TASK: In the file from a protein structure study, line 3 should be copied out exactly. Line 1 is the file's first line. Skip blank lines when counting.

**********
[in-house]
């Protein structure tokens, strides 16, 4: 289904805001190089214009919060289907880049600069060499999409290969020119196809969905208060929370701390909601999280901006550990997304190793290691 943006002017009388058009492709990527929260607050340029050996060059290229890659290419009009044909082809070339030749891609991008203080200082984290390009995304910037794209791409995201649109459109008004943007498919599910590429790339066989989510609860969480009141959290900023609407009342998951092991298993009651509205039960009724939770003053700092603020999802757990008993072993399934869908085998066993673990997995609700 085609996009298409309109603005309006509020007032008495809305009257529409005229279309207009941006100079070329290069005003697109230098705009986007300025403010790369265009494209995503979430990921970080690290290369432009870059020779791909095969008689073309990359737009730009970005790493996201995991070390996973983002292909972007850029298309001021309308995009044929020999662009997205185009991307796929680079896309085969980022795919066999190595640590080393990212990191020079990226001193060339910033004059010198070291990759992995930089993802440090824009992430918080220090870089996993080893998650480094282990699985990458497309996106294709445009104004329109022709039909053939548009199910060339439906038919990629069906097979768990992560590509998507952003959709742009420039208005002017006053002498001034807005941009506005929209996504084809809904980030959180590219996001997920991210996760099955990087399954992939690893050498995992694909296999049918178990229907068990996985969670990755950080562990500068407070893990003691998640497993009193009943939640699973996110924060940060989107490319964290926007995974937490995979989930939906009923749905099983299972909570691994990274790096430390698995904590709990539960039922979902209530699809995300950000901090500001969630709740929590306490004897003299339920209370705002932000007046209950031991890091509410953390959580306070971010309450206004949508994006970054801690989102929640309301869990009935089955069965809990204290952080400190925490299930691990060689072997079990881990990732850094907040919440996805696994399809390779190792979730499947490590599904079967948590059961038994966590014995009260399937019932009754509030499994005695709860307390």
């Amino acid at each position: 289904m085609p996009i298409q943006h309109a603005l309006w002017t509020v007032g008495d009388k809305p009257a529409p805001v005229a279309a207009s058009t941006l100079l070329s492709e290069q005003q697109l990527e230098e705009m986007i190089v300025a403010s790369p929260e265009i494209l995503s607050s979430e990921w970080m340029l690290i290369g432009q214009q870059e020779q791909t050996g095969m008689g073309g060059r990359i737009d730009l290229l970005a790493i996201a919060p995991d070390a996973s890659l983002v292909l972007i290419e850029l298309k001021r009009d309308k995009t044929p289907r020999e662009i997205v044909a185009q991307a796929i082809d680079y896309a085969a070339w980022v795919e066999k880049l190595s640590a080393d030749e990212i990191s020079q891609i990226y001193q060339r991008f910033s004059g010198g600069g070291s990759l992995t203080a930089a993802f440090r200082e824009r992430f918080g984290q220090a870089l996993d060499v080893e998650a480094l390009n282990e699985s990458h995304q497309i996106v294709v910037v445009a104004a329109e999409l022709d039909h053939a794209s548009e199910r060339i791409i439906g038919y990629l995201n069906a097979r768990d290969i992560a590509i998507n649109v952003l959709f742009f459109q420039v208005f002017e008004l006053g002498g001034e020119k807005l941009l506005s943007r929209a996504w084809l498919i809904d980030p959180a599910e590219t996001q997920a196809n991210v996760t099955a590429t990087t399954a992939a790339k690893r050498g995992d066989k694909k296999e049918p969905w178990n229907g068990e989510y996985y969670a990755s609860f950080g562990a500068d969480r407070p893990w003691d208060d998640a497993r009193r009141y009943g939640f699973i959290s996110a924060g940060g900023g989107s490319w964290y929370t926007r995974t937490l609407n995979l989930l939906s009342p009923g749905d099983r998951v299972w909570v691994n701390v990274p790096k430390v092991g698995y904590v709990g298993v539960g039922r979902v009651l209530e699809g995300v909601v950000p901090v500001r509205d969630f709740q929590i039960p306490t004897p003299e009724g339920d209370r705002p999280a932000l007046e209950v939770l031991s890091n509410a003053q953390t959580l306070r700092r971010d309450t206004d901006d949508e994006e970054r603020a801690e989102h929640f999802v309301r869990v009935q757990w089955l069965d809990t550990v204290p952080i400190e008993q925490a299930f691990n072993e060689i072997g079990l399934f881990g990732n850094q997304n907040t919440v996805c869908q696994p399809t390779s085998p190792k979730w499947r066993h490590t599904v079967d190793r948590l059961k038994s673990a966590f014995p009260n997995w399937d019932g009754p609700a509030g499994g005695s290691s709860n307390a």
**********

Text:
């Amino acid at each position: 289904m085609p996009i298409q943006h309109a603005l309006w002017t509020v007032g008495d009388k809305p009257a529409p805001v005229a279309a207009s058009t941006l100079l070329s492709e290069q005003q697109l990527e230098e705009m986007i190089v300025a403010s790369p929260e265009i494209l995503s607050s979430e990921w970080m340029l690290i290369g432009q214009q870059e020779q791909t050996g095969m008689g073309g060059r990359i737009d730009l290229l970005a790493i996201a919060p995991d070390a996973s890659l983002v292909l972007i290419e850029l298309k001021r009009d309308k995009t044929p289907r020999e662009i997205v044909a185009q991307a796929i082809d680079y896309a085969a070339w980022v795919e066999k880049l190595s640590a080393d030749e990212i990191s020079q891609i990226y001193q060339r991008f910033s004059g010198g600069g070291s990759l992995t203080a930089a993802f440090r200082e824009r992430f918080g984290q220090a870089l996993d060499v080893e998650a480094l390009n282990e699985s990458h995304q497309i996106v294709v910037v445009a104004a329109e999409l022709d039909h053939a794209s548009e199910r060339i791409i439906g038919y990629l995201n069906a097979r768990d290969i992560a590509i998507n649109v952003l959709f742009f459109q420039v208005f002017e008004l006053g002498g001034e020119k807005l941009l506005s943007r929209a996504w084809l498919i809904d980030p959180a599910e590219t996001q997920a196809n991210v996760t099955a590429t990087t399954a992939a790339k690893r050498g995992d066989k694909k296999e049918p969905w178990n229907g068990e989510y996985y969670a990755s609860f950080g562990a500068d969480r407070p893990w003691d208060d998640a497993r009193r009141y009943g939640f699973i959290s996110a924060g940060g900023g989107s490319w964290y929370t926007r995974t937490l609407n995979l989930l939906s009342p009923g749905d099983r998951v299972w909570v691994n701390v990274p790096k430390v092991g698995y904590v709990g298993v539960g039922r979902v009651l209530e699809g995300v909601v950000p901090v500001r509205d969630f709740q929590i039960p306490t004897p003299e009724g339920d209370r705002p999280a932000l007046e209950v939770l031991s890091n509410a003053q953390t959580l306070r700092r971010d309450t206004d901006d949508e994006e970054r603020a801690e989102h929640f999802v309301r869990v009935q757990w089955l069965d809990t550990v204290p952080i400190e008993q925490a299930f691990n072993e060689i072997g079990l399934f881990g990732n850094q997304n907040t919440v996805c869908q696994p399809t390779s085998p190792k979730w499947r066993h490590t599904v079967d190793r948590l059961k038994s673990a966590f014995p009260n997995w399937d019932g009754p609700a509030g499994g005695s290691s709860n307390a």